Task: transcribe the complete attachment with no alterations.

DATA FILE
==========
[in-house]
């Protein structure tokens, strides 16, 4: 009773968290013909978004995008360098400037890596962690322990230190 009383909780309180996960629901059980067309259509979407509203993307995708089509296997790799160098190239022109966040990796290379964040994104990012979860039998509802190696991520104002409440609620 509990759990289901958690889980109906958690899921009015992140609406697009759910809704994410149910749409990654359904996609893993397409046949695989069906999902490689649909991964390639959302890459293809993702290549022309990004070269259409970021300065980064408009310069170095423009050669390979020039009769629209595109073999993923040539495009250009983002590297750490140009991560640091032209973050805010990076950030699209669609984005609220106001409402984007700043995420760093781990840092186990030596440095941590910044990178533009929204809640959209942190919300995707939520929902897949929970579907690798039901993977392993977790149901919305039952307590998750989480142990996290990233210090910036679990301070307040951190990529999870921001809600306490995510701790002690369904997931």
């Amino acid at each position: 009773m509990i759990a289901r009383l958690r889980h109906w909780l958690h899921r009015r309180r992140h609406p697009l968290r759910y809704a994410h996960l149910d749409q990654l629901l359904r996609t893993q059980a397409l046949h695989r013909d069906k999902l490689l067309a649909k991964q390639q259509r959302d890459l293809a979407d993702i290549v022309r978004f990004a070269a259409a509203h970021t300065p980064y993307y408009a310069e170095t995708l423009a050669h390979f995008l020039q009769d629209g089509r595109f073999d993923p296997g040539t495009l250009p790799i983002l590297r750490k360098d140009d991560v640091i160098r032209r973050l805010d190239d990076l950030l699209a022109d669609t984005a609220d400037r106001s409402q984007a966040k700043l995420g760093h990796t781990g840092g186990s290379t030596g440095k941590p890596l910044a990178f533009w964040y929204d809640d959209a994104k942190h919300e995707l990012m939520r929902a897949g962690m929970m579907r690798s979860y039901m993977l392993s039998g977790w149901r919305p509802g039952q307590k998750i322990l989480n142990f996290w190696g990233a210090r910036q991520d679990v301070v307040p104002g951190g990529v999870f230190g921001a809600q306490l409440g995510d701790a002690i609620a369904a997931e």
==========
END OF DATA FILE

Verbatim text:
[in-house]
């Protein structure tokens, strides 16, 4: 009773968290013909978004995008360098400037890596962690322990230190 009383909780309180996960629901059980067309259509979407509203993307995708089509296997790799160098190239022109966040990796290379964040994104990012979860039998509802190696991520104002409440609620 509990759990289901958690889980109906958690899921009015992140609406697009759910809704994410149910749409990654359904996609893993397409046949695989069906999902490689649909991964390639959302890459293809993702290549022309990004070269259409970021300065980064408009310069170095423009050669390979020039009769629209595109073999993923040539495009250009983002590297750490140009991560640091032209973050805010990076950030699209669609984005609220106001409402984007700043995420760093781990840092186990030596440095941590910044990178533009929204809640959209942190919300995707939520929902897949929970579907690798039901993977392993977790149901919305039952307590998750989480142990996290990233210090910036679990301070307040951190990529999870921001809600306490995510701790002690369904997931």
């Amino acid at each position: 009773m509990i759990a289901r009383l958690r889980h109906w909780l958690h899921r009015r309180r992140h609406p697009l968290r759910y809704a994410h996960l149910d749409q990654l629901l359904r996609t893993q059980a397409l046949h695989r013909d069906k999902l490689l067309a649909k991964q390639q259509r959302d890459l293809a979407d993702i290549v022309r978004f990004a070269a259409a509203h970021t300065p980064y993307y408009a310069e170095t995708l423009a050669h390979f995008l020039q009769d629209g089509r595109f073999d993923p296997g040539t495009l250009p790799i983002l590297r750490k360098d140009d991560v640091i160098r032209r973050l805010d190239d990076l950030l699209a022109d669609t984005a609220d400037r106001s409402q984007a966040k700043l995420g760093h990796t781990g840092g186990s290379t030596g440095k941590p890596l910044a990178f533009w964040y929204d809640d959209a994104k942190h919300e995707l990012m939520r929902a897949g962690m929970m579907r690798s979860y039901m993977l392993s039998g977790w149901r919305p509802g039952q307590k998750i322990l989480n142990f996290w190696g990233a210090r910036q991520d679990v301070v307040p104002g951190g990529v999870f230190g921001a809600q306490l409440g995510d701790a002690i609620a369904a997931e």